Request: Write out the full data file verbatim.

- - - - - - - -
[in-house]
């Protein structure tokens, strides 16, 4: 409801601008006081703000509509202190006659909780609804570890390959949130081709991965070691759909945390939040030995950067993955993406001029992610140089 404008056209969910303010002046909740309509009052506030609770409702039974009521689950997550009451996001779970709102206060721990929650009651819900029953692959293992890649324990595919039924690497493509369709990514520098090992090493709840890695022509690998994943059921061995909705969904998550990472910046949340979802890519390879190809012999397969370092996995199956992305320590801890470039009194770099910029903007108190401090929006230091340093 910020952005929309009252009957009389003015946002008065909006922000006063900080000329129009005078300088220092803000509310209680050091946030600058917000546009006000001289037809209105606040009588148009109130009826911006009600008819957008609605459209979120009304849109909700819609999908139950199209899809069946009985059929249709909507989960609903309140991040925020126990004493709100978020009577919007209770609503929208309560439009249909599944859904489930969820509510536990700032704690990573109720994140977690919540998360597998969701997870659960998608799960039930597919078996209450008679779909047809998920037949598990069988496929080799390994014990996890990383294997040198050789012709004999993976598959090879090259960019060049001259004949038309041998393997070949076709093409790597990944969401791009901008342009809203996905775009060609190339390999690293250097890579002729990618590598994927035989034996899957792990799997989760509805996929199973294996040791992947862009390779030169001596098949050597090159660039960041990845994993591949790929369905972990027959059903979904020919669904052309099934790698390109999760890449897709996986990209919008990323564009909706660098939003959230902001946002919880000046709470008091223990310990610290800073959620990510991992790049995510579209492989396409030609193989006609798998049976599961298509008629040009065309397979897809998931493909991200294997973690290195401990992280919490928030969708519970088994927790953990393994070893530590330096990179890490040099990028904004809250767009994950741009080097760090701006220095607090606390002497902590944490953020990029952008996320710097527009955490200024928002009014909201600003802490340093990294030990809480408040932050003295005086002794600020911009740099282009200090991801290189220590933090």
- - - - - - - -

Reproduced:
[in-house]
């Protein structure tokens, strides 16, 4: 409801601008006081703000509509202190006659909780609804570890390959949130081709991965070691759909945390939040030995950067993955993406001029992610140089 404008056209969910303010002046909740309509009052506030609770409702039974009521689950997550009451996001779970709102206060721990929650009651819900029953692959293992890649324990595919039924690497493509369709990514520098090992090493709840890695022509690998994943059921061995909705969904998550990472910046949340979802890519390879190809012999397969370092996995199956992305320590801890470039009194770099910029903007108190401090929006230091340093 910020952005929309009252009957009389003015946002008065909006922000006063900080000329129009005078300088220092803000509310209680050091946030600058917000546009006000001289037809209105606040009588148009109130009826911006009600008819957008609605459209979120009304849109909700819609999908139950199209899809069946009985059929249709909507989960609903309140991040925020126990004493709100978020009577919007209770609503929208309560439009249909599944859904489930969820509510536990700032704690990573109720994140977690919540998360597998969701997870659960998608799960039930597919078996209450008679779909047809998920037949598990069988496929080799390994014990996890990383294997040198050789012709004999993976598959090879090259960019060049001259004949038309041998393997070949076709093409790597990944969401791009901008342009809203996905775009060609190339390999690293250097890579002729990618590598994927035989034996899957792990799997989760509805996929199973294996040791992947862009390779030169001596098949050597090159660039960041990845994993591949790929369905972990027959059903979904020919669904052309099934790698390109999760890449897709996986990209919008990323564009909706660098939003959230902001946002919880000046709470008091223990310990610290800073959620990510991992790049995510579209492989396409030609193989006609798998049976599961298509008629040009065309397979897809998931493909991200294997973690290195401990992280919490928030969708519970088994927790953990393994070893530590330096990179890490040099990028904004809250767009994950741009080097760090701006220095607090606390002497902590944490953020990029952008996320710097527009955490200024928002009014909201600003802490340093990294030990809480408040932050003295005086002794600020911009740099282009200090991801290189220590933090």